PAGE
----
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Vigil in support of Asian community draws crowd in Atlantic City
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Vigil in support of Asian community draws crowd in Atlantic City


ATLANTIC CITY — Nearly 100 people gathered at O’Donnell Memorial Park on Thursday night for a vigil in support of the city’s Asian community.

The event was a collaboration between local organizations, religious leaders, elected officials and community members to take a stand against Asian hate crimes. Six women of Asian descent were among eight people killed in shootings last week in Georgia.

“We’re all in this together,” said Bert Lopez, president of the Hispanic Alliance of Atlantic County. “We’re here tonight to show our Asian community that we are one community, we stand behind you and there’s no need to have fear. Atlantic City is a welcoming place.”

Lopez helped organize the event and felt compelled to do so after seeing the Asian community’s support for the Hispanic Alliance when it held a vigil for family separation at the southern border.

“A few months ago, we were here having a vigil for the children who were being separated from their parents at the border,” Lopez said. “We had wide community support, and when we saw what was happening throughout the country with the Asian community, we knew we had to do something.”

According to 2019 U.S. Census data, 16.5% of Atlantic City’s population is Asian. At the county and state level, the percentage is lower, 8.1% and 10%, respectively.

“We just moved here about six months ago, so we wanted to come out and support our new community,” said Magdalena Berger, of Ventnor.

Berger and her partner, Synge O’Leary, attended the vigil to show support for their family.

“Especially with everything that’s been going on, the spa shooting last week in Atlanta,” Berger said. “For me, my family is Korean and I’m pregnant. I’m white, but my family is Asian. So of course I’m going to stand for them and stand up against the hate crimes that have been happening to their community.”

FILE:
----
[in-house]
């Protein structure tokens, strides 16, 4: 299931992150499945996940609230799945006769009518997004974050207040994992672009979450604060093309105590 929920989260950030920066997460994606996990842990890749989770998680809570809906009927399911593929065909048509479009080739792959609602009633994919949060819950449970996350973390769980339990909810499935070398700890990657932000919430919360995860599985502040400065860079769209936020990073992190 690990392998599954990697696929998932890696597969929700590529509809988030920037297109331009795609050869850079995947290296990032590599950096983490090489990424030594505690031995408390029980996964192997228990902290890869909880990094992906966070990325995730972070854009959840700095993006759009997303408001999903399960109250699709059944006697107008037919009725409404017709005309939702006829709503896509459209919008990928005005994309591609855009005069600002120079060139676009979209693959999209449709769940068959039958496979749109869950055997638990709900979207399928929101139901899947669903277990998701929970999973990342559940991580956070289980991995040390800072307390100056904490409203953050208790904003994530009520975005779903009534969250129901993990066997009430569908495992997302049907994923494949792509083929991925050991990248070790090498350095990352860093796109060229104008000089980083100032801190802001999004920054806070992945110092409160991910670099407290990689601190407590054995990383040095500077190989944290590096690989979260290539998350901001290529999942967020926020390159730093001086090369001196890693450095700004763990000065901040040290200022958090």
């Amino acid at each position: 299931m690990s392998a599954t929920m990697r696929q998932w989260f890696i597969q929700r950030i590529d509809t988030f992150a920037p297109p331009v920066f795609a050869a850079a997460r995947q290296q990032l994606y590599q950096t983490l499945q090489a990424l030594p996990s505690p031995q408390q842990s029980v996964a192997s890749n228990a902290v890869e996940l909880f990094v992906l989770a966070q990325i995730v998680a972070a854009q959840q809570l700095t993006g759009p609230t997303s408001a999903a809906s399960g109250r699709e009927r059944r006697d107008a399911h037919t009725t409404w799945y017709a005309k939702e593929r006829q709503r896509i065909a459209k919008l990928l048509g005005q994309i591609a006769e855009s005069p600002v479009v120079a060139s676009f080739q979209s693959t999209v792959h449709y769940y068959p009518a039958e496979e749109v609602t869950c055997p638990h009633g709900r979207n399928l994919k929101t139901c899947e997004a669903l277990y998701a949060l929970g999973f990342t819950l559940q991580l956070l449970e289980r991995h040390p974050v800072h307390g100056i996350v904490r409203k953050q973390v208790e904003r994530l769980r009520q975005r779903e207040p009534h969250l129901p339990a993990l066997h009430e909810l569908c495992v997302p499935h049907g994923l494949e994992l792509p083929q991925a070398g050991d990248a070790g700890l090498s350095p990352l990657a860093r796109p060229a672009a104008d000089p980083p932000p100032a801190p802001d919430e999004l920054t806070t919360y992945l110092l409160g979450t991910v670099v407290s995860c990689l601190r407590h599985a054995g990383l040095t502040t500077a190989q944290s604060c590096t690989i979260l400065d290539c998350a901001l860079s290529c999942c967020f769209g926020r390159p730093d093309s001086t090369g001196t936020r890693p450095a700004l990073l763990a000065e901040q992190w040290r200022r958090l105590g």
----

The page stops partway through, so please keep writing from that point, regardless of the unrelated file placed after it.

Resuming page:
Thursday night’s vigil was the second such event in the city in as many weeks. The city chapter of the NAACP, local churches, the Mayor’s Office and other organizations joined together outside City Hall for an event last week — the day after the Georgia shootings — denouncing anti-Asian hate.

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“The NAACP is also in strong support of our Asian sisters and brothers,” said Kaleem Shabazz, a city councilman and the president of the Atlantic City NAACP. “At the city level, the state level and the national level, we must stand together.”

Sai Mak, president of the Chinese Association of Atlantic City, was grateful to see such a large turnout.

“I’m just so happy that the community is supporting us,” Mak said.

Hate crimes against Asian Americans have increased in the past year, with many citing the coronavirus, which is believed to have originated in China, as the catalyst.

“I live in Buena Vista Township, (and) between Mays Landing and where I live, there’s a house, in the front of the yard of that house there’s a huge sign that says, ‘China virus, they did it.’ This is unacceptable.” said state Assemblyman John Armato, D-Atlantic. “I go by that house every day, and every day it sickens my stomach. We are (the) United States of America, and we should all act like that.”

From March 2020 to February of this year, nearly 3,800 anti-Asian hate incidents have been reported, according to research by the nonprofit reporting center Stop AAPI Hate.

“We’ve all witnessed and have seen the recent violence and hatred against Asians surge across our country,” Erland Chau, mayor of Northfield, told the crowd. “So I say to all of you, don’t hate Asians, don’t hate Blacks, don’t hate whites, we are a nation of many colors, religions and races. ... Let us be a community that comes together to fight this hatred in our country.”

Although local police have not seen an increase in anti-Asian attacks, according to Lt. Kevin Fair, law enforcement is asking people to remain vigilant.

The vigil drew a hefty turnout of elected officials from the local, county and state levels.

“We want the word to go out that elected officials at every level, regardless of their political affiliation, support the Asian community 200%,” Shabazz said. “And we will continue and we will stand up to let everyone know we are in support.”

Contact Molly Shelly:


Twitter @mollycshelly

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